(Washington, D.C., 1923 - 1971, New York)
Although Diane Arbus is well-known for her photographic portraits of eccentrics, social outcasts and other marginalized people, she began her career as a fashion photographer with no formal artistic training. Despite being born into a relatively wealthy family in New York City and educated at progressive schools, Arbus chose not to attend college and married her husband Allan the year she graduated high school. In 1946, Arbus’s husband was discharged after receiving photographic training in the army. The couple then began working collaboratively in fashion photography; Diane was responsible for setting up the shot, and Allan took the photograph. Once their photographs appeared in magazines such as Vogue and Glamour, Arbus began to show their work to Nancy Newhall, the photography curator for the Museum of Modern Art in New York City. (Eventually, in 1964, MoMA became the first museum to buy an Arbus photograph.)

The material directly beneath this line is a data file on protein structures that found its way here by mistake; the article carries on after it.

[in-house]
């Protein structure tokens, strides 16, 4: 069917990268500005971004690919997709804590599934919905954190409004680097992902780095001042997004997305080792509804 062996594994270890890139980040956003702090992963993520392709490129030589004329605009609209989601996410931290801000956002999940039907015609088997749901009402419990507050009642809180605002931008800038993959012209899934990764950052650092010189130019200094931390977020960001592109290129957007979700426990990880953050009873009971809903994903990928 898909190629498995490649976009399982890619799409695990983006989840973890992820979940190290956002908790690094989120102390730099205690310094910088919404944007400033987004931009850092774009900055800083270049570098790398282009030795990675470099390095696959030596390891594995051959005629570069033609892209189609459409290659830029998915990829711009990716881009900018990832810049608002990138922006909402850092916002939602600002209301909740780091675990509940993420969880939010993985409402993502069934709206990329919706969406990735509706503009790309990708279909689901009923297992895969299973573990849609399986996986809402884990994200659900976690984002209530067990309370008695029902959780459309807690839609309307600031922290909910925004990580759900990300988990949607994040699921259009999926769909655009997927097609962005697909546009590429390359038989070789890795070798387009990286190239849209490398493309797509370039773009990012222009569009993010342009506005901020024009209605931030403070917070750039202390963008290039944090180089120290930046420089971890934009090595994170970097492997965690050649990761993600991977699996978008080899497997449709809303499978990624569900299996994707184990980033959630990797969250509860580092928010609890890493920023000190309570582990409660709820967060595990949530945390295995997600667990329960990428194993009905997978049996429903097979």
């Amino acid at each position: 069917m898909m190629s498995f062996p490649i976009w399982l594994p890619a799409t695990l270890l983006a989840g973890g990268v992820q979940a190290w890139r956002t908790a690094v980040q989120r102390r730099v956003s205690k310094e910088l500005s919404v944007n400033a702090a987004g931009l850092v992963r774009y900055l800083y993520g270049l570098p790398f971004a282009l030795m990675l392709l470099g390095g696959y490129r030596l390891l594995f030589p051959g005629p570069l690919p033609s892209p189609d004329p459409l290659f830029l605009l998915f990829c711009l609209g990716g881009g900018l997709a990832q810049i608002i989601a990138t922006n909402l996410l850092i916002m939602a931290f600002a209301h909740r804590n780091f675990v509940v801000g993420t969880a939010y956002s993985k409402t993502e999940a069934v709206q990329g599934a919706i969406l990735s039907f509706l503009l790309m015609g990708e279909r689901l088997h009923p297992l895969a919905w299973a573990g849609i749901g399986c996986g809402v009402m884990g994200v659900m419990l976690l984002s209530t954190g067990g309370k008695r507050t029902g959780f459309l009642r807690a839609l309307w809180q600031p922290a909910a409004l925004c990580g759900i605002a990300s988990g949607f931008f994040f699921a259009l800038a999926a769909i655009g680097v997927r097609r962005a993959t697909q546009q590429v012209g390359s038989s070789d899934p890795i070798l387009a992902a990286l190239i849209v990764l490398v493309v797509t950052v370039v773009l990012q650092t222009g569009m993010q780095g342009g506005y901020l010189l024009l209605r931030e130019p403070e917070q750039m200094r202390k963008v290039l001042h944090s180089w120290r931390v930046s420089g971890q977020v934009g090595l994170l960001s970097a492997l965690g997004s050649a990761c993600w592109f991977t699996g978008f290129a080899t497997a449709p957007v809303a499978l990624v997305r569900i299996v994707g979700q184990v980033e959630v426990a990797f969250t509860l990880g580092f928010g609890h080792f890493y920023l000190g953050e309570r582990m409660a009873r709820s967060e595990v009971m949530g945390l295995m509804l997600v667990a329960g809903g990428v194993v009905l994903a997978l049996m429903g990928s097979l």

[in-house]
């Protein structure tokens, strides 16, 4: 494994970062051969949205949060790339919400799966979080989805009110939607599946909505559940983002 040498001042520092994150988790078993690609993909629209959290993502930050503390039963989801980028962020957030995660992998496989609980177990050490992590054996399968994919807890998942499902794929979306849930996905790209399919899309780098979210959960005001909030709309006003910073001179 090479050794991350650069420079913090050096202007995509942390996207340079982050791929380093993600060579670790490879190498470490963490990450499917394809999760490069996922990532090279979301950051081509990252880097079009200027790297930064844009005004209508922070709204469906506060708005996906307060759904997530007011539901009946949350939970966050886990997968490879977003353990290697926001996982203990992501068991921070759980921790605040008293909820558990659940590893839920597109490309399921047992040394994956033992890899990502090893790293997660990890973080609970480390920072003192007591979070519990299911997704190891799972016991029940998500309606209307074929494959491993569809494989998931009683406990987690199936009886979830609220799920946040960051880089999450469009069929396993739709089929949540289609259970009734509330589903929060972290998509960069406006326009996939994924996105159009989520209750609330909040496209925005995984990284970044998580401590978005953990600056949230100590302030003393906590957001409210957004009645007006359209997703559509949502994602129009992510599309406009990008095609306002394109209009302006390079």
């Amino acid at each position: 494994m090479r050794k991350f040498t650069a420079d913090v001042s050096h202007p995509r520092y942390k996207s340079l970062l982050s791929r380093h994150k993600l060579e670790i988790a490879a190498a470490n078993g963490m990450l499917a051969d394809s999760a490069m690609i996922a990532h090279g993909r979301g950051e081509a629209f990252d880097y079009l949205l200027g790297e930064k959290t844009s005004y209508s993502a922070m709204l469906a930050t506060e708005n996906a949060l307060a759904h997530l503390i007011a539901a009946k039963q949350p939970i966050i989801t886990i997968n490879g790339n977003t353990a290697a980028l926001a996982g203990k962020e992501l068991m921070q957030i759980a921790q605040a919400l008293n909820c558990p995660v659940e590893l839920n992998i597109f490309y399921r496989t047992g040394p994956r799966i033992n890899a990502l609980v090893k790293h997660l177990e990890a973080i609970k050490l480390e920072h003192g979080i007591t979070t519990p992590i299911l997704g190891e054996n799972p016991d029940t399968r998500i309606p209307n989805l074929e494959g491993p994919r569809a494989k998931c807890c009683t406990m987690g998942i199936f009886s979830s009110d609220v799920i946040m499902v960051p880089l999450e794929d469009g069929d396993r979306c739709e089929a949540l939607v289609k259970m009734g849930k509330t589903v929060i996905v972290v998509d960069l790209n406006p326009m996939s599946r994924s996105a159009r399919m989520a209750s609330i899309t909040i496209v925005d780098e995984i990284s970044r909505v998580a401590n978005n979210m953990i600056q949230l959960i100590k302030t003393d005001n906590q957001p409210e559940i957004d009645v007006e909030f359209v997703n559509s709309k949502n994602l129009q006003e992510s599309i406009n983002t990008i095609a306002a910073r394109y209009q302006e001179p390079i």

Arbus quit fashion photography, which she had grown to hate, in 1956. From 1957 to 1959, she studied with the photographer Lisette Model. It was at the end of this period that Arbus separated from her husband and began taking her own work, including her photographs of social outcasts, to magazine editors. After being awarded Guggenheim fellowships in 1963 and 1966, Arbus began to achieve recognition when 32 of her portraits were featured in MoMA’s 1967 New Documents exhibit. Later that year, Arbus stopped showing and publishing her work except for magazine assignments. In 1971, at age 48, she committed suicide.
A year after her death, Arbus’s reputation grew considerably when she became the first American photographer included in the Venice Biennale. In November of the same year, a Diane Arbus retrospective opened at MoMA, which was seen by 250,000 people before it traveled on to 43 other museums around the world.